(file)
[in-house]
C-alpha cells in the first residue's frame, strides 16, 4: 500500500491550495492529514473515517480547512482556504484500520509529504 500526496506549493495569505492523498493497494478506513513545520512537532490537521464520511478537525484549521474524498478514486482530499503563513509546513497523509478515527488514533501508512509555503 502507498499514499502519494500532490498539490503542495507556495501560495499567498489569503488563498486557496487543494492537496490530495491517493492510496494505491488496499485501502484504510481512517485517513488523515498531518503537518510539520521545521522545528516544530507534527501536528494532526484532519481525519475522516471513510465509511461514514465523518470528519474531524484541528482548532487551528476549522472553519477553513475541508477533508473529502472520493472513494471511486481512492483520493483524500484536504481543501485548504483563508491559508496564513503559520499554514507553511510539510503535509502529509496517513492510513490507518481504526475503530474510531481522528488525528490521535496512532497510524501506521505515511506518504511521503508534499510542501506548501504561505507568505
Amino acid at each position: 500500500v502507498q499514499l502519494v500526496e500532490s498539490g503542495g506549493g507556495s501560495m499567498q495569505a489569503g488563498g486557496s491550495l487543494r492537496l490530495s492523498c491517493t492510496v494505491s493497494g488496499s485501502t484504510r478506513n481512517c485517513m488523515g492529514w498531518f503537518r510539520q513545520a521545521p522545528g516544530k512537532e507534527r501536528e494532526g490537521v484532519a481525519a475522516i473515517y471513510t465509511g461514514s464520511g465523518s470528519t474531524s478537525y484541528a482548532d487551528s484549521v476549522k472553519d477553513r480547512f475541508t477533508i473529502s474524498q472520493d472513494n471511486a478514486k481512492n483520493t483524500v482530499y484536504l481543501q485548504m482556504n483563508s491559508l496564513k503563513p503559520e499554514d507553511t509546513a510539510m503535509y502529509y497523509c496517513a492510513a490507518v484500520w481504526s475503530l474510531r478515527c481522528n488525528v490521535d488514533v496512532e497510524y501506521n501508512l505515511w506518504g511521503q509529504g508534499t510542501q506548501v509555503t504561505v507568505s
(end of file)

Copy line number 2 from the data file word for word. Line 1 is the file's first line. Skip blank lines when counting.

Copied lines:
C-alpha cells in the first residue's frame, strides 16, 4: 500500500491550495492529514473515517480547512482556504484500520509529504 500526496506549493495569505492523498493497494478506513513545520512537532490537521464520511478537525484549521474524498478514486482530499503563513509546513497523509478515527488514533501508512509555503 502507498499514499502519494500532490498539490503542495507556495501560495499567498489569503488563498486557496487543494492537496490530495491517493492510496494505491488496499485501502484504510481512517485517513488523515498531518503537518510539520521545521522545528516544530507534527501536528494532526484532519481525519475522516471513510465509511461514514465523518470528519474531524484541528482548532487551528476549522472553519477553513475541508477533508473529502472520493472513494471511486481512492483520493483524500484536504481543501485548504483563508491559508496564513503559520499554514507553511510539510503535509502529509496517513492510513490507518481504526475503530474510531481522528488525528490521535496512532497510524501506521505515511506518504511521503508534499510542501506548501504561505507568505